Smithsonian National Zoological Park l Friends of the National Zoo



Meeting the Challenge of Preserving Endangered Species

The National Zoo’s Reproduction and Reintroduction of Desert Antelope project uses recent advances in the reproductive sciences to enhance the genetic management of antelope, and to reintroduce herds of these rare species to their native Sahelo-Saharan range in North Africa.

Human Disturbance Drives Desert Species to the Brink of Extinction

A century ago, hundreds of thousands of desert-adapted antelopes roamed the Sahara and Sahel regions of Northern Africa, a vast desert and sub-desert ecosystem that include parts of Morocco, Tunisia, Algeria, Libya, Egypt, Mauritania, Mali, Niger, Chad, and Sudan.

Due to human disturbance, these creatures are in decline, and the magnificant scimitar-horned oryx is now extinct in the wild. The encouraging news is that recent surveys of Chad and Niger by National Zoo scientists suggest that these countries hold promise for launching aridlands antelope restoration and reintroduction projects.

The Scimitar-Horned Oryx:
A Model for Desert Antelope Conservation

Species such as the scimitar-horned oryx (Oryx dammah), addax (Addax nasomaculatus), dama gazelle (Gazella dama), slender-horned gazelle (G. leptoceros), and Cuvier’s gazelle (G. cuvieri) are exquisitely adapted for survival in extremely harsh desert.

Zoo populations of these desert antelope are thriving because of cooperation between North American and European zoos. Despite zoo breeding success, individuals of each species are widely dispersed globally which makes genetic management (to prevent inbreeding) difficult. At the National Zoo, we pioneered artificial insemination techniques for the scimitar-horned oryx to

  1. ensure reproduction between valuable, but behaviorally incompatible pairs
  2. eliminate the risks of animal transport
  3. provide a means to exchange genes among populations.

We now are well positioned to use our experience, knowledge and facilities to continue to contribute to scimitar-horned oryx conservation, as well as for other rare desert antelope.

Where to Go From Here

The challenge is to use these modern strategies to enhance captive propagation for providing genetically diverse, healthy individuals for reintroduction. Research must be expanded to include other high-profile desert antelope species at high risk of extinction, such as the dama gazelle and addax.

Genome resource banks for select species are necessary to ensure the availability of genetic material worldwide for breeding and reintroduction. We propose to develop "world herds" of select species, such as the scimitar-horned oryx, addax, and dama gazelles, whereby managed collections and genome banks would be established in North African states or the Arabian Peninsula, drawing from all living animals worldwide.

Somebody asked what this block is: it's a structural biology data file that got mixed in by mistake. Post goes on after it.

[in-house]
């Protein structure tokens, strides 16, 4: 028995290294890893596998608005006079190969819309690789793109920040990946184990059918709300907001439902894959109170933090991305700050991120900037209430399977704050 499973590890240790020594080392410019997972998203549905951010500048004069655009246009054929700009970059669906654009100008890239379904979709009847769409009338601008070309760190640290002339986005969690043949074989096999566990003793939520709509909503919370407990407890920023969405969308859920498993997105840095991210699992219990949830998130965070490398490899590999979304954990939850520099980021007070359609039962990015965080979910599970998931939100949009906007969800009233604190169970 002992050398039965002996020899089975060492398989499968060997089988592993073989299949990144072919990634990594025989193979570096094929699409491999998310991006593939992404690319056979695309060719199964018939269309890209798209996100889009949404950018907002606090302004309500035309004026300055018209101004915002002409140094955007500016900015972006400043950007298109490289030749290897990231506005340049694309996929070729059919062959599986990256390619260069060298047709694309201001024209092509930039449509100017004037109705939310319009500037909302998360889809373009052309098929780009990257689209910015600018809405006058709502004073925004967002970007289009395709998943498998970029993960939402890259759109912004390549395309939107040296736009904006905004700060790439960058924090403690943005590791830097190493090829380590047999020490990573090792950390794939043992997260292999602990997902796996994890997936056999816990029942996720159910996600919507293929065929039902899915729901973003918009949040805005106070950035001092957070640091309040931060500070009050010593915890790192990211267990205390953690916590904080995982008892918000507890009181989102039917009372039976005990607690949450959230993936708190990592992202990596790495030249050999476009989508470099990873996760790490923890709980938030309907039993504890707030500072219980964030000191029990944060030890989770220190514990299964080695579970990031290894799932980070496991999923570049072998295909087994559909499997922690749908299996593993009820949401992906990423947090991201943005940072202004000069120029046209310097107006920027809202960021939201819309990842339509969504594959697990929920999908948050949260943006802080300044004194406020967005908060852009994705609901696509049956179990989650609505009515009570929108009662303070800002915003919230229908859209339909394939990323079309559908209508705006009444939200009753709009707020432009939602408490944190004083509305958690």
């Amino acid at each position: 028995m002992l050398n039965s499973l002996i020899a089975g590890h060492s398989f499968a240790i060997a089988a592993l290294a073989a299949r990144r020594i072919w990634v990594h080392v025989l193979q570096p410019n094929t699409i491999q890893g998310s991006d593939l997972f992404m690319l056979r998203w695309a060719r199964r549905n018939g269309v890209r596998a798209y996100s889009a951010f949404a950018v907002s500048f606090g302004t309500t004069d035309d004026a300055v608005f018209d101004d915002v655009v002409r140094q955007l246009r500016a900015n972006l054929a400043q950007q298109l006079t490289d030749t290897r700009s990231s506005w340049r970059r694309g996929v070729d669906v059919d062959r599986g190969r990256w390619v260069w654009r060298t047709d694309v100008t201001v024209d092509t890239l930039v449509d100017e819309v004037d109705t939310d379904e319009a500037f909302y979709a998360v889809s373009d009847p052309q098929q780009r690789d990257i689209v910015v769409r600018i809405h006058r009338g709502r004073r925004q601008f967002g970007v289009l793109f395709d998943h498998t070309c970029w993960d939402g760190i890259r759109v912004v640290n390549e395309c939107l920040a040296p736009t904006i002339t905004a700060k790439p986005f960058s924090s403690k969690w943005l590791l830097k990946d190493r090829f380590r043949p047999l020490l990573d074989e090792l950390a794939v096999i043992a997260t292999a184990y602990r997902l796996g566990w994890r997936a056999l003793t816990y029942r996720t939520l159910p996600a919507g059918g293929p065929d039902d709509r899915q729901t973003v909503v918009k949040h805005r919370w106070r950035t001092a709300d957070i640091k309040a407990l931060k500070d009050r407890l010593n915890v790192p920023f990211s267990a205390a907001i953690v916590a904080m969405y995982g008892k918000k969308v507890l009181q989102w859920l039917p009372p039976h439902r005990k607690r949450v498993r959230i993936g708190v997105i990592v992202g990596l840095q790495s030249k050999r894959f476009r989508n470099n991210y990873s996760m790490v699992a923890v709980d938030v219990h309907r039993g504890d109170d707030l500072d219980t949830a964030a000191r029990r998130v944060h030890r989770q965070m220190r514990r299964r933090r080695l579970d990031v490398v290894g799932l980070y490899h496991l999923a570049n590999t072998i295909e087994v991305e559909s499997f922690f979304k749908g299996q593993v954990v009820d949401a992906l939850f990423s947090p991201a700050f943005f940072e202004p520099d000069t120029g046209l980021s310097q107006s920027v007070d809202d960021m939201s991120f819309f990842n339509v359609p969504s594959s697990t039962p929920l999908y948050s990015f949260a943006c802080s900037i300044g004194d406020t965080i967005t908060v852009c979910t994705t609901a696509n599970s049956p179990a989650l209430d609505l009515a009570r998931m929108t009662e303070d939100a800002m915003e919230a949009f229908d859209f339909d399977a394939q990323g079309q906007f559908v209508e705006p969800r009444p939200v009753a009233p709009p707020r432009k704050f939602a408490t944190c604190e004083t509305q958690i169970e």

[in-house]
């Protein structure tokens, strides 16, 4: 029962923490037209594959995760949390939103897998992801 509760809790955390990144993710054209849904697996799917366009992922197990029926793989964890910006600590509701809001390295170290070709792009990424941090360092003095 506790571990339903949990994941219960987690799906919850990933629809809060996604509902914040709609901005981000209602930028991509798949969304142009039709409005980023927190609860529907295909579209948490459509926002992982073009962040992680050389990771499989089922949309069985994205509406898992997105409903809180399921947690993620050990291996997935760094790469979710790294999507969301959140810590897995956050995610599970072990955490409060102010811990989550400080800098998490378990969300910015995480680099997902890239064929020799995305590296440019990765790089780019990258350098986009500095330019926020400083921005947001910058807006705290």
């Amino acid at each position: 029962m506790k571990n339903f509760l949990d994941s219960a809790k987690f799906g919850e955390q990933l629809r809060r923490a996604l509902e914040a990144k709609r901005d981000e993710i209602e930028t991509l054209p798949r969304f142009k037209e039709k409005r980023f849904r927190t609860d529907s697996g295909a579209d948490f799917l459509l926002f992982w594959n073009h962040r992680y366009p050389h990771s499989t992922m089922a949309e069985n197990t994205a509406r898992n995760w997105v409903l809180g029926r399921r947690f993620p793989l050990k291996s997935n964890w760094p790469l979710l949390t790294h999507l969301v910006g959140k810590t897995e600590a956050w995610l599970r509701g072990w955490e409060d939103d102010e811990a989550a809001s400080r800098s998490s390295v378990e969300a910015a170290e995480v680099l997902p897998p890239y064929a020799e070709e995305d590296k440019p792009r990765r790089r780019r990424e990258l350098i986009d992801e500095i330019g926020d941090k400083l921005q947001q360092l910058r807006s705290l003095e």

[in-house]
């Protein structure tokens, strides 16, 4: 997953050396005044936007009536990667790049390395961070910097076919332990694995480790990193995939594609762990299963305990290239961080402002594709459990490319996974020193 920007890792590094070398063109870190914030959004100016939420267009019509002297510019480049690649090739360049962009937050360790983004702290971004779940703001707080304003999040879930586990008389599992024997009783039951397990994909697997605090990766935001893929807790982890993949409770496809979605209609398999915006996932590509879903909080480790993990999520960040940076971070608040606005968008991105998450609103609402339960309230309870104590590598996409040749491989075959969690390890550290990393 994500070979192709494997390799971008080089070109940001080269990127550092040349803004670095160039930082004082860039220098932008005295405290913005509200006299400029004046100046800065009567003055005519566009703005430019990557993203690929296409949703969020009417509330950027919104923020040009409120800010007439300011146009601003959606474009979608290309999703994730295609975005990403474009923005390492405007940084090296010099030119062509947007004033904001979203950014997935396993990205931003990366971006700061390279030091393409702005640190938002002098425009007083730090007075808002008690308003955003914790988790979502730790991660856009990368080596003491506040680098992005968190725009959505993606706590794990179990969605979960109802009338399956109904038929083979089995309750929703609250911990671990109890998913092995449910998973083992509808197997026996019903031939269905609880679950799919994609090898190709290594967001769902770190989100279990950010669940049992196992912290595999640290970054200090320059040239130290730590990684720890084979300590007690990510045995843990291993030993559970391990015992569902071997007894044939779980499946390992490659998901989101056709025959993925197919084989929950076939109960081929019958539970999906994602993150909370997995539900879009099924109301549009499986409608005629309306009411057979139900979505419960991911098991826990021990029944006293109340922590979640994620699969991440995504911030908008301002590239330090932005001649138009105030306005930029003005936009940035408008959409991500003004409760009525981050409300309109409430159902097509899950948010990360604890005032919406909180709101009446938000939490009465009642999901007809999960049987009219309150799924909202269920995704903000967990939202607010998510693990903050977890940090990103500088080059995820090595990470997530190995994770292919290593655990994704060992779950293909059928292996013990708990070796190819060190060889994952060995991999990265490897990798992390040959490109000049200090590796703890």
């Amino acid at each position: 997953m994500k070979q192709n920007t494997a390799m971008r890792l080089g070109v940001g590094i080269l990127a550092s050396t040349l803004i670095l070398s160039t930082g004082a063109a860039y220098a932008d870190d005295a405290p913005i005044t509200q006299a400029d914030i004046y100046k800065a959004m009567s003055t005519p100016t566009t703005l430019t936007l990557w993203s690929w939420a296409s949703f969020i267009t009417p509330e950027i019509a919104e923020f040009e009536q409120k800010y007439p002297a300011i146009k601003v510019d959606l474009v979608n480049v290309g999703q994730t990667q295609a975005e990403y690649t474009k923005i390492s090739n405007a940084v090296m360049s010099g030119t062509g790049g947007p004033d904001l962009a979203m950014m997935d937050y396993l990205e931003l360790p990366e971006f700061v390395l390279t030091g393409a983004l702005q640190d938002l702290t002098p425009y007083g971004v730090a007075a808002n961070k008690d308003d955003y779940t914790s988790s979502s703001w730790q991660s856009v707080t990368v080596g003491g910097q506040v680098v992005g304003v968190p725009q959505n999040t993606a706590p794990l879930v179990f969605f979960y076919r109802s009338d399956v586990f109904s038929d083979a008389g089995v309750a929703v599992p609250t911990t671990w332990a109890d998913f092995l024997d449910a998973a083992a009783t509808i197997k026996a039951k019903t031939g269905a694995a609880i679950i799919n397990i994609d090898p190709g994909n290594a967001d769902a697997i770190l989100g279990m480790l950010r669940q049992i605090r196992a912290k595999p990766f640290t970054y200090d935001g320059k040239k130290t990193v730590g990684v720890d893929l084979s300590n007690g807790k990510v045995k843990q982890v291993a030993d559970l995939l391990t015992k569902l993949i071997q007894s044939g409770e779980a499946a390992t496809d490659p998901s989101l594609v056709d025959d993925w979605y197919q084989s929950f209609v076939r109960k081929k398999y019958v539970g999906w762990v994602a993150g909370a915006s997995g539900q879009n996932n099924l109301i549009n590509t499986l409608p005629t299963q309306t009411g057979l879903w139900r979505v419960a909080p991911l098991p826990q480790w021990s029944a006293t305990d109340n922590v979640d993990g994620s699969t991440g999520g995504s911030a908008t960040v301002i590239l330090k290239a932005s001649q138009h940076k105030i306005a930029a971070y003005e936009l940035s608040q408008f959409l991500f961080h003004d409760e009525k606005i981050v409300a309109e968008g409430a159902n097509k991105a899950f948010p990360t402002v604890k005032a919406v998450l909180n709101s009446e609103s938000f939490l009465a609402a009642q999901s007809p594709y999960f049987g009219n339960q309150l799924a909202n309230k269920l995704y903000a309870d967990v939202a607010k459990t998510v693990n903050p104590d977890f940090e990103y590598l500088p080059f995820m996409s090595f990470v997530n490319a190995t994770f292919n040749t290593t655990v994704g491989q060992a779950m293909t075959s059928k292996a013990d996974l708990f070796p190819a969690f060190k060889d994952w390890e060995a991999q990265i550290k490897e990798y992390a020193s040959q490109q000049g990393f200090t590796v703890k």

Objectives will be achieved by relying on the unique facilities and expertise of the National Zoo’s Conservation and Research Center, working in partnership with scientific and conservation colleagues around the world.

Ultimately, multidisciplinary programs that combine breeding, genetic management and training will be coupled with protected area management strategies that create incentives for local people, pastoralists and nomads alike, to protect wildlife wherever they are found.

Meeting the Challenge

Through collaborations with other scientists, conservationists and governments in North Africa, this program creates new knowledge that can be used to develop practical and effective tools to ensure the survival of desert antelope and the ecosystems they require for survival.

Current Projects in Need of Support

  • Expand research initiatives at the National Zoo and Conservation and Research Center to include high-priority desert antelope, such as the addax, dama gazelle, Cuvier’s gazelle, and slender-horned gazelle.
  • Update oryx habitats at the Conservation and Research Center, which will enable us to continue with breeding, research, and training programs.
  • Establish a "world herd" genome resource bank for the scimitar-horned oryx that can be used to help in global genetic management while ensuring that suitable animals become available for planned reintroduction programs.
  • Support Sahelian range country field surveys to determine the status of antelope populations and their habitats, and explore ways to improve protected area management and to develop sustainable reintroduction programs.
  • Create an 80,000-square-kilometer protected area in Chad and Niger where we can conserve endangered Saharan animals.
  • Enhance capacity building through training to improve wildlife protection, monitoring and the management of protected areas.